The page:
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The Mass – Part 4: What happens to the bread and wine at Mass?

Mass_newThe Eucharist is a miracle. Theologians use the word “transubstantiation” for this miracle. This means a change of substance: bread and wine become Jesus’ true body and blood.

This word relies on ancient Greek philosophical categories of “substance” and “accidents.” Substance means “what” a thing is — a chair, a song, a loaf of bread — and accidents means how the “what” appears: hard or soft, heavy, light, chewy, etc.

After eucharistic transubstantiation the accidents remain: bread and wine appear the same as before. But they are not bread and wine anymore: their substance is now the body and blood of Jesus Christ himself. As he told his followers, “My flesh is true food and my blood is true drink.”

The General Instruction of the Roman Missal lists seven basic parts of all eucharistic prayers.

  • Thanksgiving, including the dialogue and the preface in which the church thanks God the Father for the salvation wrought in Christ.
  • Acclamation, when the church joins the angelic and heavenly hosts in crying out, “Holy! Holy! Holy!’
  • Epiclesis, a Greek word meaning “calling down.” The priest asks the Father to send the Holy Spirit upon the gifts to change them; and later he calls the Spirit down on the assembly, to change us so we also become the body of Christ.
  • Words of institution. The priest repeats Jesus’ own words at the Last Supper. Note that the priest is not “play-acting.” He does not pretend to be Jesus and treat the assembly as apostles, telling them, “Take this, all of you… ” Instead, these words are still part of a prayer addressed to the Father.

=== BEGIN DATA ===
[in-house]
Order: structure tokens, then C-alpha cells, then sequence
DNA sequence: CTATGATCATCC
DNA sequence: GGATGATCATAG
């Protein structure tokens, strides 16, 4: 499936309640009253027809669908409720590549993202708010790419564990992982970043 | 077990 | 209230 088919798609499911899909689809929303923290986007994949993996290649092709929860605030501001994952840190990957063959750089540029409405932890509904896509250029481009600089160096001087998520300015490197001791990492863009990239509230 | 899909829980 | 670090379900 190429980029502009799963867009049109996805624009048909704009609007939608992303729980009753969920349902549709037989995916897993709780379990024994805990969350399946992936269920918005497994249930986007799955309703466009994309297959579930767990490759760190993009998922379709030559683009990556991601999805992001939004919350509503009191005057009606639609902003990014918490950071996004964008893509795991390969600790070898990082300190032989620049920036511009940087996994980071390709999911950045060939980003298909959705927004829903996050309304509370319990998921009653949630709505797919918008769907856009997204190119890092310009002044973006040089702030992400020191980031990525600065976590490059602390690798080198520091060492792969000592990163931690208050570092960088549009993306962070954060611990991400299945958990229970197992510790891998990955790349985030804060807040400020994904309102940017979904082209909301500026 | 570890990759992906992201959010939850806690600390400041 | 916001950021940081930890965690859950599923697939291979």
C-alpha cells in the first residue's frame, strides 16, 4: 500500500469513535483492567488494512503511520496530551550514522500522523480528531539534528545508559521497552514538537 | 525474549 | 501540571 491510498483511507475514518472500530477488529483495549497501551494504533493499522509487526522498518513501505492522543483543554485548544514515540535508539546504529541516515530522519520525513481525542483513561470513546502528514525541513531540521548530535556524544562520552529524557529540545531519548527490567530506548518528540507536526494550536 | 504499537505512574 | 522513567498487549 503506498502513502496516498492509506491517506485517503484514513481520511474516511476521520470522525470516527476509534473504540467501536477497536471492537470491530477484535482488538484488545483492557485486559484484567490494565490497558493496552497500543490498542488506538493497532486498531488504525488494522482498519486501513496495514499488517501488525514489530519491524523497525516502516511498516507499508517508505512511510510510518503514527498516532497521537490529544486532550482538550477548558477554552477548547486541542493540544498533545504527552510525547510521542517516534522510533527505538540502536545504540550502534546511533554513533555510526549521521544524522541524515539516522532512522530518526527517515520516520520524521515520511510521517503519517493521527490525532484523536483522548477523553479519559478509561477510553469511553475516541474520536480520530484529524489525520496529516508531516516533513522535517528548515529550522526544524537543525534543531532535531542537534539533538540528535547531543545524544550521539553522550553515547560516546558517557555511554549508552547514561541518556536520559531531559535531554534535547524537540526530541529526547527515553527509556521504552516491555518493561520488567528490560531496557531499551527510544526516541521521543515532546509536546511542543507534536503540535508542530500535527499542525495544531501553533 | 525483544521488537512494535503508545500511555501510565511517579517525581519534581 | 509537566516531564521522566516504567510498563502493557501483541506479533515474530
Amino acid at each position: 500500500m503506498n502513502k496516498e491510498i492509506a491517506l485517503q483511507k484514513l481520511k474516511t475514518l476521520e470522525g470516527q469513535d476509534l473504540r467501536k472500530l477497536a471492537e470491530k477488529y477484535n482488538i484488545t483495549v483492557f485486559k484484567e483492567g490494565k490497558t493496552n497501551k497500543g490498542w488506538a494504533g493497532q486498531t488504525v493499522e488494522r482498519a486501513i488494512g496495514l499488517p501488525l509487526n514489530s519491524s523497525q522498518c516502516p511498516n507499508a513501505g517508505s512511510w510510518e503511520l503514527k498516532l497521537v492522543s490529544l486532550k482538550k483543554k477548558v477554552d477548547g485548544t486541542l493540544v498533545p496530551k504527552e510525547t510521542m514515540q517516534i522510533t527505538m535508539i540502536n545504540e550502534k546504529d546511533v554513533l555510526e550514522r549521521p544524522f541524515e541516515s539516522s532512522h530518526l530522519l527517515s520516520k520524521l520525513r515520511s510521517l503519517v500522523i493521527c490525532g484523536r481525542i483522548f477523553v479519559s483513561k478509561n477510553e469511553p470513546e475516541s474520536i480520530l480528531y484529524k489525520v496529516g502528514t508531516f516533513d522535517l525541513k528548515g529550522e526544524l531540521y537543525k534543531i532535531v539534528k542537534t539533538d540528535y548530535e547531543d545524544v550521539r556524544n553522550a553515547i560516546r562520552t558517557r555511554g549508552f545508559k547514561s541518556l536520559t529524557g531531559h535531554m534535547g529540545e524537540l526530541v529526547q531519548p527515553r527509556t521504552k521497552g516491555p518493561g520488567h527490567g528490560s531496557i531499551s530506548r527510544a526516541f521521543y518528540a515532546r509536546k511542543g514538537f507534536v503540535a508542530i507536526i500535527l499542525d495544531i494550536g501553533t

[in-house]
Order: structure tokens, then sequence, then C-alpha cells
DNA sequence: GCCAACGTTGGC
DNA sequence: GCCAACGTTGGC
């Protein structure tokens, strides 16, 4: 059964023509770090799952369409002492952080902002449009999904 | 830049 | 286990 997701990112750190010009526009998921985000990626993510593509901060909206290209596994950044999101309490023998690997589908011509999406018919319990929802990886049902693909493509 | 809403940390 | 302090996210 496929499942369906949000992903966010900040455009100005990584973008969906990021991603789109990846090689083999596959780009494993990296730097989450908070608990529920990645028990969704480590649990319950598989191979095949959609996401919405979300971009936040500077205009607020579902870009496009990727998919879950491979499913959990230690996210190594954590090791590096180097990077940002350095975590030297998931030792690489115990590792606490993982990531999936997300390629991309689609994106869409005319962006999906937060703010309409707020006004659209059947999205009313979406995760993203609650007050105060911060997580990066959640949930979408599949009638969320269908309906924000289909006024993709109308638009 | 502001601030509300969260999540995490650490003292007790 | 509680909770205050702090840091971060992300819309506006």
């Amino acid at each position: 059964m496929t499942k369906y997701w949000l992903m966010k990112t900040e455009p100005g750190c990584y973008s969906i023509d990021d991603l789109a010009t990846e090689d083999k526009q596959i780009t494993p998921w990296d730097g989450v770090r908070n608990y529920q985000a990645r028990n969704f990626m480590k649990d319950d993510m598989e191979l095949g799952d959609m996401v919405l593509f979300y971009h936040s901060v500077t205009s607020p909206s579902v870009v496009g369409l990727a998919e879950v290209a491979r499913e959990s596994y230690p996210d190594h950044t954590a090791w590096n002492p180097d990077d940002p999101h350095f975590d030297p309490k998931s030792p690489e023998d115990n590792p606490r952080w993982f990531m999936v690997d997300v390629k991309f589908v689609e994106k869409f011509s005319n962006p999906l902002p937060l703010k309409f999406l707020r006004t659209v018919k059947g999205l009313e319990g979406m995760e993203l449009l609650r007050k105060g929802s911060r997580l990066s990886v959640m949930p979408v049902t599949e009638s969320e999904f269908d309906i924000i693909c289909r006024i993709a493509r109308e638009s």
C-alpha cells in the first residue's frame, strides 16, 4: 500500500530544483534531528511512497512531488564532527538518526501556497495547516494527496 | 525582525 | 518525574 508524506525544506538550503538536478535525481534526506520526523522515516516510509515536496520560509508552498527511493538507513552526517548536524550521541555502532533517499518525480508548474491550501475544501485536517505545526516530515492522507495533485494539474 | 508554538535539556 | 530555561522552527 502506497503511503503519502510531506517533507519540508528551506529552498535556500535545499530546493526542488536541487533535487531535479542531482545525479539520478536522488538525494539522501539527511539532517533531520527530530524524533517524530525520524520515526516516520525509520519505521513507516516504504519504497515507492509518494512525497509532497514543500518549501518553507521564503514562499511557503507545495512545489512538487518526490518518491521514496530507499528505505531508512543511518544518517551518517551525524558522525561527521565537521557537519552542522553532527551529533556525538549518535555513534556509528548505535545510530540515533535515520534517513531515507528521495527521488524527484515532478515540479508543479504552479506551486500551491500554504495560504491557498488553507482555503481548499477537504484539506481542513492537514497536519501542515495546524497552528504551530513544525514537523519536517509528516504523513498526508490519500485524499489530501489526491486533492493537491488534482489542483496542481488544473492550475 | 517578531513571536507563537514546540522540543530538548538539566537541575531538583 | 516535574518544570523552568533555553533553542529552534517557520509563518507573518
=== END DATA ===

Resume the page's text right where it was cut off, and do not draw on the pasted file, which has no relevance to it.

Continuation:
• Anamnesis, another Greek word, means “making memory” — remembering in the strong liturgical sense, not merely reminiscing about what Jesus did 2,000 years ago in the Upper Room. Rather, by making memory, salvation is actualized, really present among us here and now.
  • Intercessions occur in various places and usually mention the pope and local bishop by name, as well as saints, our beloved dead, and “any others for whom we now pray.”
  • Doxology is the closing part when we give the Father all glory and honor through the Son in the Spirit. The assembly responds with the Great Amen: Let it be so! Let our lives be all for the glory of God. Such is a fitting way to end all prayers, and the great Eucharistic Prayer is the most excellent prayer of all.


To read about the other parts of the Mass and what’s happening, and why, check out the other articles in this series under the Related Content section below.

About Father Tom Margevicius
Father Tom Margevičius worked for the Ohio Department of Natural Resources before joining the National Evangelization Teams (NET) and working for St. Paul’s Outreach in the Twin Cities. He is a full-time instructor at the St. Paul Seminary. He has served the parishes of Nativity in St. Paul, St. John the Baptist in Dayton, and currently is also pastor of Our Lady of Mt. Carmel in Northeast Minneapolis, where he celebrates the sacraments in Sign Language for the deaf.

© 2007 Rev. Thomas Margevicius
Used with permission.